When A Squib Kick Goes Wrong

The squib kick is the least majestic of all kicks. It does not travel as high and long as the traditional kickoff. It does not bounce and flutter beautifully like the onside kick. It does not split the uprights like a field goal. But it does have a purpose – to keep the ball away from a dangerous returner near the end of a half and prevent a big play in the kicking game. That is, as Chuck Zodda shows us, unless something goes terribly, terribly wrong.

With 1:39 remaining in the 2nd quarter, the Oakland Raiders scored to take a 14-13 lead against the Minnesota Vikings at home. On came the kickoff unit to pin the Vikings deep in their territory at the end of the half:"Vikings<strong

Oakland sets up in 5X5 kickoff formation with Sebastian Janikowski (#11) ready to kick off from the 35-yard line. Janikowski, who is tied for the second-longest field goal in NFL history at 63 yards and has 29 touchbacks in 48 kickoffs this year, is not tasked with booming the ball through the end zone here. Rather, he hits a squib kick to keep the ball away from returner Cordarrelle Patterson (#84):Vikings Patterson Return

Janikowski strikes the ball, keeping it low as it travels downfield and looking to generate an unpredictable bounce that will force anyone but Patterson to field the kick. However, the downside of Janikowski’s big leg is that he hits the ball too strongly here:Vikings Patterson Return

The ball bounces down to the Vikings 7-yard line, where Patterson bobbles the ball briefly before scooping it up. This is a critical error by Janikowski, as the ball gets downfield quicker than a typical kickoff (3.5 seconds versus 4.0-4.5), as well as ending up in the hands of Patterson. The lack of hang-time means Oakland has less time to get downfield in coverage.

The Raiders are in Kickoff Cover 1, with the L1 and R1 acting as safeties and trailing the main coverage unit by five yards (red boxes). Meanwhile, nearly the entire Minnesota return team slides to the right of the frame as they seek out their blocks (purple arrows). Oakland remains in its coverage lanes at this point, and despite being outnumbered on the right side, is still in decent shape to make a play on Patterson.

Things quickly get out of hand for Oakland:Vikings Patterson Return

Patterson takes the ball up the numbers just inside the outside seal on the Raiders R2. Just in front of him, five Vikings are blocking three Oakland defenders in a situation that can only be described as unfair and a no-win situation. There is a solid wall of white leading the way for Patterson.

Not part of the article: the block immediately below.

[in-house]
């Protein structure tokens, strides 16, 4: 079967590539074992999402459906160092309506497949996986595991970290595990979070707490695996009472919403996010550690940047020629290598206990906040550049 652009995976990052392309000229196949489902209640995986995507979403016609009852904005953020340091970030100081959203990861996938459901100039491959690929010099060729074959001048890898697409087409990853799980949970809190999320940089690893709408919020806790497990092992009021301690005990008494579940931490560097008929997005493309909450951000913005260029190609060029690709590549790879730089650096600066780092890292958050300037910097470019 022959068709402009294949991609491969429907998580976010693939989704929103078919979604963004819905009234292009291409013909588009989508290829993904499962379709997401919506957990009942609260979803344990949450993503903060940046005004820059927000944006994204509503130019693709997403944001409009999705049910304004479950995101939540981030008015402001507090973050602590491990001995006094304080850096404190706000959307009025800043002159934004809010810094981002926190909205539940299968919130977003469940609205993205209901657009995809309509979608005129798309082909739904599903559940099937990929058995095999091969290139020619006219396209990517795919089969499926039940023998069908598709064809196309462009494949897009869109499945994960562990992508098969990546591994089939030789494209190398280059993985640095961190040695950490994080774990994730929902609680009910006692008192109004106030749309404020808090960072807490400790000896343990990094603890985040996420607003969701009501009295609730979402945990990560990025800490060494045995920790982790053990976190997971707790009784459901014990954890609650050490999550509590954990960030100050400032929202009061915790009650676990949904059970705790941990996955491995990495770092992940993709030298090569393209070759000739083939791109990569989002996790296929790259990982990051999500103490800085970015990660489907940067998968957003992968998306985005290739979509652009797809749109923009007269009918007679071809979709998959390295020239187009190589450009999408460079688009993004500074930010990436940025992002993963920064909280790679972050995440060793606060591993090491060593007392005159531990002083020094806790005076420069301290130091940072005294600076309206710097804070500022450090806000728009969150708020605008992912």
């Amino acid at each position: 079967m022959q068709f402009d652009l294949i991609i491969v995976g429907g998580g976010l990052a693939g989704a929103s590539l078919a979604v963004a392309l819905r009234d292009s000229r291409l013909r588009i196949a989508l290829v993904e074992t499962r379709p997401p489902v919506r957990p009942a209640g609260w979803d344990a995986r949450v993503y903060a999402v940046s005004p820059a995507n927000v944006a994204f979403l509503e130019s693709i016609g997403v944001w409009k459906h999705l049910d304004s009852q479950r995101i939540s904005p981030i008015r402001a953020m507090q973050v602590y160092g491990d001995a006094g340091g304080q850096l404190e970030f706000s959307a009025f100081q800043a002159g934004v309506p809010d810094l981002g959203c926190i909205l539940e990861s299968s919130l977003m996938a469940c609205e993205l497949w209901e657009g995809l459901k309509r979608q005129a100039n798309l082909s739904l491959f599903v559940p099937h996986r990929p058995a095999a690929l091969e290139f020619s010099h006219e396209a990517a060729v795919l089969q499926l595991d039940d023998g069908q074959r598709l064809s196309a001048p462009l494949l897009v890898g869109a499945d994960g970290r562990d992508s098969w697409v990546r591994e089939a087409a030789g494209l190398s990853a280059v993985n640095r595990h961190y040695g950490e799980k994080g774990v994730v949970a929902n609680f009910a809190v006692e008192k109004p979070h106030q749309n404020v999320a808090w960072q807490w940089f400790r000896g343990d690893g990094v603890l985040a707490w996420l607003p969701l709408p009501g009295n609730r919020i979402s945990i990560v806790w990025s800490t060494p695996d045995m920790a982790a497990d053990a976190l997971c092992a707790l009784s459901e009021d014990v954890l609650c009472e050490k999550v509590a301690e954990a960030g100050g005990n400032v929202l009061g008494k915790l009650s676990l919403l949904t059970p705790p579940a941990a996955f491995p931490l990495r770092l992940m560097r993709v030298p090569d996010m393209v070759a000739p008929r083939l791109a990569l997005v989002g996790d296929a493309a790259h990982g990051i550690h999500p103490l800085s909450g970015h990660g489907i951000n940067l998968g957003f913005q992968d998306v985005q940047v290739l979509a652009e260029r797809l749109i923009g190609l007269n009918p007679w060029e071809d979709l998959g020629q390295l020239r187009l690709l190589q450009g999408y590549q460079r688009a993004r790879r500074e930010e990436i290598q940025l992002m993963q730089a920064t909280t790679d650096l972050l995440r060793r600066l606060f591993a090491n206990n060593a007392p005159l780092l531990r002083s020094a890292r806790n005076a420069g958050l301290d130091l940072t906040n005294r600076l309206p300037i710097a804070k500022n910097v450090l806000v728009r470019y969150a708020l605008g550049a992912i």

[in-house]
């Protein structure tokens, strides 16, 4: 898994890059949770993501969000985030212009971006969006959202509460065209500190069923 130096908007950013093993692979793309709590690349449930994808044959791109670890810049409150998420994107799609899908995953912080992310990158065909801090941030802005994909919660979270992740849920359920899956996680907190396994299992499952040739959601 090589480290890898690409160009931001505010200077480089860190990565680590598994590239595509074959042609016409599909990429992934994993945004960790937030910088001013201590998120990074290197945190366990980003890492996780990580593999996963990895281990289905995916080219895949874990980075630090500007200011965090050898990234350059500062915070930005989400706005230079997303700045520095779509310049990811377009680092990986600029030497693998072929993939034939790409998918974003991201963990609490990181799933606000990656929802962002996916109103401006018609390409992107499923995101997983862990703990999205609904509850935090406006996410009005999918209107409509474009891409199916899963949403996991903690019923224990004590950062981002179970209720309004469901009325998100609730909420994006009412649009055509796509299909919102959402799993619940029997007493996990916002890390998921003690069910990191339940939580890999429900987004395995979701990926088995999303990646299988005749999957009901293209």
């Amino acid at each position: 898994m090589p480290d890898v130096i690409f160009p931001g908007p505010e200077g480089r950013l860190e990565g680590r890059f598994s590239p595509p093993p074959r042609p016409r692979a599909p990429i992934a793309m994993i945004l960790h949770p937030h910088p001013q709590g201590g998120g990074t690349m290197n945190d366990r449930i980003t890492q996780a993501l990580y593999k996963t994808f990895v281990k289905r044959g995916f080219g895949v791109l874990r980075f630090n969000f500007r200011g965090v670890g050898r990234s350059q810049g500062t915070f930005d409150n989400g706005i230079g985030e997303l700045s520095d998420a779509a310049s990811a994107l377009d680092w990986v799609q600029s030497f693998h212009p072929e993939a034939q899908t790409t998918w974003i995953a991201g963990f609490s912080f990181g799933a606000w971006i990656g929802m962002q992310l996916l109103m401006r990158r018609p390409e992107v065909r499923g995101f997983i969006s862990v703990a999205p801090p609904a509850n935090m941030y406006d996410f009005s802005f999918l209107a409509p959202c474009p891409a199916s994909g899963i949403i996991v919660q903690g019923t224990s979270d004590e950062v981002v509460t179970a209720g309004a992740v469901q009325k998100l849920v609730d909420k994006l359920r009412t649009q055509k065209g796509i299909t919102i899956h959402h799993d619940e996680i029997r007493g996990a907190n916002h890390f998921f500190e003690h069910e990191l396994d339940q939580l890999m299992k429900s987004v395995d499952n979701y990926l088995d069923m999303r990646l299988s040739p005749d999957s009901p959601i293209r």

The other side of the field shows four unblocked Raiders giving chase (green boxes) as they try to recover toward the right. However, further outside, there are serious questions about what exactly Oakland L2 Taylor Mays (#27) is doing. Mays is on the Minnesota 22-yard line at the same time that Patterson is on the Minnesota 18-yard line. Yet for some unknown reason, rather than closing down his lane and creating some type of leverage on the return or being in a position to do anything, Mays has chosen to remain wide for far too long, and is completely removed from the play.

The punt return by New England’s Danny Amendola earlier this week showed how overlapping return lanes and closing down too much can be an issue. However, maintaining too much width is just as big of a problem, as it either creates seams or takes the defender out of the play completely.

Patterson scoots to the sideline and turns on the jets:Vikings Patterson Return

Two Vikings peel back to seal off the final Oakland defenders, as Janikowski rumbles back toward midfield to attempt a tackle. Mays is still off by the right hash, never coming within five yards of any opposing player throughout the play.

Janikowski continues his pursuit as Patterson streaks up the sideline:Vikings Patterson Return

He huffs and he puffs and he gets taken out by a Minnesota blocker:Vikings Patterson Return

As Janikowski goes down, Patterson has an unimpeded path to the end zone, and scampers in for a 93-yard return. This score gave the Vikings a lead they would not relinquish, winning 30-14 to take control of the NFC North at 7-2. The primary issue on this play was the poor squib by Janikowski, which accomplished none of the goals of the kick, but credit must be given to Minnesota for running an effective return and efficiently allocating resources to blocking in key areas.

Follow Chuck on Twitter @ITP_ChuckZ.

Chuck Zodda knows the importance of staying in your lane, how to fake a punt return, the humanity of punters, proper placekicking technique and the Jets.

All video and images courtesy NFL Game Pass.

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